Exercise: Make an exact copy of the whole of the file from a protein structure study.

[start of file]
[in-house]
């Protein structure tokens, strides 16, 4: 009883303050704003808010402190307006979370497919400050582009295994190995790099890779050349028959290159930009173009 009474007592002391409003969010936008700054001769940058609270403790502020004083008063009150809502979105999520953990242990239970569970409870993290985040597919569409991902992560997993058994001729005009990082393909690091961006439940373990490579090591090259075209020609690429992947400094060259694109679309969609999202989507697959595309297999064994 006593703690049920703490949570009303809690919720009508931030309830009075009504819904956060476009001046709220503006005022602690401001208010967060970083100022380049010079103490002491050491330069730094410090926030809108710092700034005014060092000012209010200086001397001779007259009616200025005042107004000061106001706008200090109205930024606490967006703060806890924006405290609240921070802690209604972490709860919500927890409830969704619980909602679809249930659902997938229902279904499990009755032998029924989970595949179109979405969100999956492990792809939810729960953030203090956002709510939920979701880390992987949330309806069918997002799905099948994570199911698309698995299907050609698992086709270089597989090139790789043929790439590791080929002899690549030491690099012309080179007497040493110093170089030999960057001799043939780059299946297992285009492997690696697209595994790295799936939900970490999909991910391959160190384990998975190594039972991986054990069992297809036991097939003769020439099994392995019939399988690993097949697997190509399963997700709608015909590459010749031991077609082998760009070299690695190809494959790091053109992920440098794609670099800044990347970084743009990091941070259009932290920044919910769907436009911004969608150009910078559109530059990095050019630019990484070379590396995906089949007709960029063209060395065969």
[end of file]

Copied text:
[in-house]
């Protein structure tokens, strides 16, 4: 009883303050704003808010402190307006979370497919400050582009295994190995790099890779050349028959290159930009173009 009474007592002391409003969010936008700054001769940058609270403790502020004083008063009150809502979105999520953990242990239970569970409870993290985040597919569409991902992560997993058994001729005009990082393909690091961006439940373990490579090591090259075209020609690429992947400094060259694109679309969609999202989507697959595309297999064994 006593703690049920703490949570009303809690919720009508931030309830009075009504819904956060476009001046709220503006005022602690401001208010967060970083100022380049010079103490002491050491330069730094410090926030809108710092700034005014060092000012209010200086001397001779007259009616200025005042107004000061106001706008200090109205930024606490967006703060806890924006405290609240921070802690209604972490709860919500927890409830969704619980909602679809249930659902997938229902279904499990009755032998029924989970595949179109979405969100999956492990792809939810729960953030203090956002709510939920979701880390992987949330309806069918997002799905099948994570199911698309698995299907050609698992086709270089597989090139790789043929790439590791080929002899690549030491690099012309080179007497040493110093170089030999960057001799043939780059299946297992285009492997690696697209595994790295799936939900970490999909991910391959160190384990998975190594039972991986054990069992297809036991097939003769020439099994392995019939399988690993097949697997190509399963997700709608015909590459010749031991077609082998760009070299690695190809494959790091053109992920440098794609670099800044990347970084743009990091941070259009932290920044919910769907436009911004969608150009910078559109530059990095050019630019990484070379590396995906089949007709960029063209060395065969």